I would also suggest the ConceptLinkage project to visualise relationships within Wikipedia – http://www.conceptlinkage.org/clink/ . This can be very useful to prompt further investigation and discover scope of a topic.
    Other 3rd party tools we have encountered in http://www.jisctechdis.ac.uk useful to present WikiPedia content include ones to convert content into audio like Balabolka, Instapaper for mobile convenience, and Xerte for creating accessible RLOs.

  2. Martin Poulter says:

    Welcome, Terry, and thanks for your comment. I agree totally about the need for academic case studies, and this is something that we’re working on. Yes, I should have pointed out that users who want Wikipedia’s (or related projects’) pages as audio rather than text can use Text To Speech software or one of the online text-to-mp3 services. It’s not quite the same as a human-spoken version, but it makes millions of articles accessible, rather than just thousands. ConceptLinkage is new to me: I’ll go and try it out.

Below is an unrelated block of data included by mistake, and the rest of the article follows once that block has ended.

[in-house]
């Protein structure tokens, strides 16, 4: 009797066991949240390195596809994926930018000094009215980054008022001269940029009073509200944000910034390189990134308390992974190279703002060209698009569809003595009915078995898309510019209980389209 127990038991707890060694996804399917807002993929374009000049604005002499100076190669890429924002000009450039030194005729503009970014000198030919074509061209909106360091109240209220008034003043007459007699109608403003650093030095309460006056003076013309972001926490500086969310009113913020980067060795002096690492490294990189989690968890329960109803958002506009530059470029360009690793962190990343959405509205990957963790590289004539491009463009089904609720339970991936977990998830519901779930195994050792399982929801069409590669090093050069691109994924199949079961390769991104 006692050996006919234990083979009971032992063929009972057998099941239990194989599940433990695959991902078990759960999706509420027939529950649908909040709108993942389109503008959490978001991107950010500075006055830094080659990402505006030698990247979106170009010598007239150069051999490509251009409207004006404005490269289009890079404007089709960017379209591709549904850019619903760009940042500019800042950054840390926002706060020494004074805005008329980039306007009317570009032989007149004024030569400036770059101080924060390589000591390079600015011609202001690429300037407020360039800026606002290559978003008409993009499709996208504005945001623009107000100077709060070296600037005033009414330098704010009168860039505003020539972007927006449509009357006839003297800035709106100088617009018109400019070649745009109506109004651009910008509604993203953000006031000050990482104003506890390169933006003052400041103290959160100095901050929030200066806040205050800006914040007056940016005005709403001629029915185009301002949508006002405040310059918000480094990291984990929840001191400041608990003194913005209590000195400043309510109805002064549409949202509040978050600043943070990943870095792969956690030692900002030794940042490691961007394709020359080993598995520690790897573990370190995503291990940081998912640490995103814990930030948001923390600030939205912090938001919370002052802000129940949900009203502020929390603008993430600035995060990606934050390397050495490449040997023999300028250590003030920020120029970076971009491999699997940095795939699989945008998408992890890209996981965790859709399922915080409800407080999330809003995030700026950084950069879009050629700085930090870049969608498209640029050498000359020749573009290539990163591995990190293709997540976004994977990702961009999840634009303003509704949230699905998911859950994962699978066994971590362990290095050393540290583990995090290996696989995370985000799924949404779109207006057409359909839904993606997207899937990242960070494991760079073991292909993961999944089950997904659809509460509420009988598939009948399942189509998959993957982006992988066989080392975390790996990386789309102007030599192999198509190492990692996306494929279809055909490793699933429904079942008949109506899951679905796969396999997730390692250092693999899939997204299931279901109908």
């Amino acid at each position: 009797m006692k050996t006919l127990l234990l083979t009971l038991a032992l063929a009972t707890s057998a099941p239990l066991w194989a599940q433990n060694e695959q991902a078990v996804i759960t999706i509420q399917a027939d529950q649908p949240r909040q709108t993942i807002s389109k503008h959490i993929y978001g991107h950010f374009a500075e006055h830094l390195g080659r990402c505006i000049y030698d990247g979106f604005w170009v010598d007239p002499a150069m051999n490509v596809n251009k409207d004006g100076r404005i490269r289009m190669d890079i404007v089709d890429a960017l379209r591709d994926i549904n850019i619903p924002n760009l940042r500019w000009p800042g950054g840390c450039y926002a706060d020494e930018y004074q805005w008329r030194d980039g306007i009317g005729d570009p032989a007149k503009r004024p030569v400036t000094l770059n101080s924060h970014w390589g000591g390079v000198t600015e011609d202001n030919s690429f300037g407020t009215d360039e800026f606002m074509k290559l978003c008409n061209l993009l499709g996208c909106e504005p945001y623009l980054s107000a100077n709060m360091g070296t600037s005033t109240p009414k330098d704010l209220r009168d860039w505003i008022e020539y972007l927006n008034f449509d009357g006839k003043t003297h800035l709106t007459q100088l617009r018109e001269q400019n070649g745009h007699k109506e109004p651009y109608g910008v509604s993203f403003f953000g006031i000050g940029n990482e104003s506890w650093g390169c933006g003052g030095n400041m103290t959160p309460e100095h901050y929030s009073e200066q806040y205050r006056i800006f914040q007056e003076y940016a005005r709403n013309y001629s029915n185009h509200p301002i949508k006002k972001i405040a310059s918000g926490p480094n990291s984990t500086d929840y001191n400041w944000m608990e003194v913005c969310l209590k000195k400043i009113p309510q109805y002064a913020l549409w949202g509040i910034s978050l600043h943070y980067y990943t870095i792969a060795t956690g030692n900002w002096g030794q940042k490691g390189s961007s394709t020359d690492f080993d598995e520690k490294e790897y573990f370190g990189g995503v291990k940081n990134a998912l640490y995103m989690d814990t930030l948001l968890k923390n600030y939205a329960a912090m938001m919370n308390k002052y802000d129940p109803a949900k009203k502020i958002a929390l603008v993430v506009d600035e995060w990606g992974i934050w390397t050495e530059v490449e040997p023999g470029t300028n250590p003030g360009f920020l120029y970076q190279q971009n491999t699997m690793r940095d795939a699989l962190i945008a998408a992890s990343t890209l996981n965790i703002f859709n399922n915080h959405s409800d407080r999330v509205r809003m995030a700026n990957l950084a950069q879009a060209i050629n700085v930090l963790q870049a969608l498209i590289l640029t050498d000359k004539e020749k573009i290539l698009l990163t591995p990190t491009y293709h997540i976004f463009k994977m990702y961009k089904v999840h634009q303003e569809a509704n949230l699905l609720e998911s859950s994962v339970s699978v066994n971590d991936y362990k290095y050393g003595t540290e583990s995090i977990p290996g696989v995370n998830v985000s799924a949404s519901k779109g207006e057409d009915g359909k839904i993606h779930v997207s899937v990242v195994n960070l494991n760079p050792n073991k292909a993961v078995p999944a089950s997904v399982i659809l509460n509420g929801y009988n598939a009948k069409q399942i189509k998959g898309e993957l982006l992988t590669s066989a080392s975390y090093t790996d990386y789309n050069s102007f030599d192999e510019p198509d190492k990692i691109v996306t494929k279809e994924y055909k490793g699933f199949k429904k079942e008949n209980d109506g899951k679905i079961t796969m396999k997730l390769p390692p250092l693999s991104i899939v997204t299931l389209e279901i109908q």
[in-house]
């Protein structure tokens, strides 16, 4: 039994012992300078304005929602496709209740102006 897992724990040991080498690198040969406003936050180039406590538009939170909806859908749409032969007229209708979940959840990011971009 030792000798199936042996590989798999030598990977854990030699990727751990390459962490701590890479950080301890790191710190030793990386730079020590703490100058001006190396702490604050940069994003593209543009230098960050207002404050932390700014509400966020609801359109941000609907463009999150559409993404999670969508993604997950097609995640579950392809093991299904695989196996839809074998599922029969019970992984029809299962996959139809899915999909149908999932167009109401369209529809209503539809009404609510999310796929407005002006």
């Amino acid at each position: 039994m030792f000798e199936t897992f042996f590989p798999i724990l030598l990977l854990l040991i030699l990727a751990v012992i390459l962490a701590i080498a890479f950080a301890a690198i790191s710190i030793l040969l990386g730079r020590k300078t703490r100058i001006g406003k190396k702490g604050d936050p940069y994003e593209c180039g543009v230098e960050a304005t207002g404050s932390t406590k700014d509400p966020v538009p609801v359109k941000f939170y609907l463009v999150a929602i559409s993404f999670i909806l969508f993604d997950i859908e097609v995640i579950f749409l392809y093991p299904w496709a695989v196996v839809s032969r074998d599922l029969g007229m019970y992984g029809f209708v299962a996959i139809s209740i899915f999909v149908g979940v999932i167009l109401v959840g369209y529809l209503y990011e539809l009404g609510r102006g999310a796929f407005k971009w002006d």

3. Martin Poulter says:

    Wow, I really like ConceptLinkage. I was thinking of what articles to include in a book, and it allowed me to quickly navigate through connected articles to find ones related to my theme.

  4. Elitre says:

    (My friends, which license is this blog released under? :) )

  5. Mike Peel says:

    That would be CC-BY-SA; we should probably make that clear…

  6. Erin says:

    Aah, the delight of editing and being an admin on Wikipedia!!!

  7. Totte says:

    Not to be a spoil sport but since the top image is hosted locally(why not just link it to http://commons.wikimedia.org/wiki/File:Pedia-still-5.jpg as the one below) you should be extra careful to make sure it follows the license which it doesn’t (unless you’ve gotten an exemption). If the Wiki blog isn’t careful then how can we expect others to be it?

  8. Martin Poulter says:

    Not a spoil-sport at all, Totte: you’re right that we need to show best practice. I mistakenly thought the image was linked to the original. The captioning system in WordPress isn’t standard HTML so it confused me a bit. Thanks for the feedback,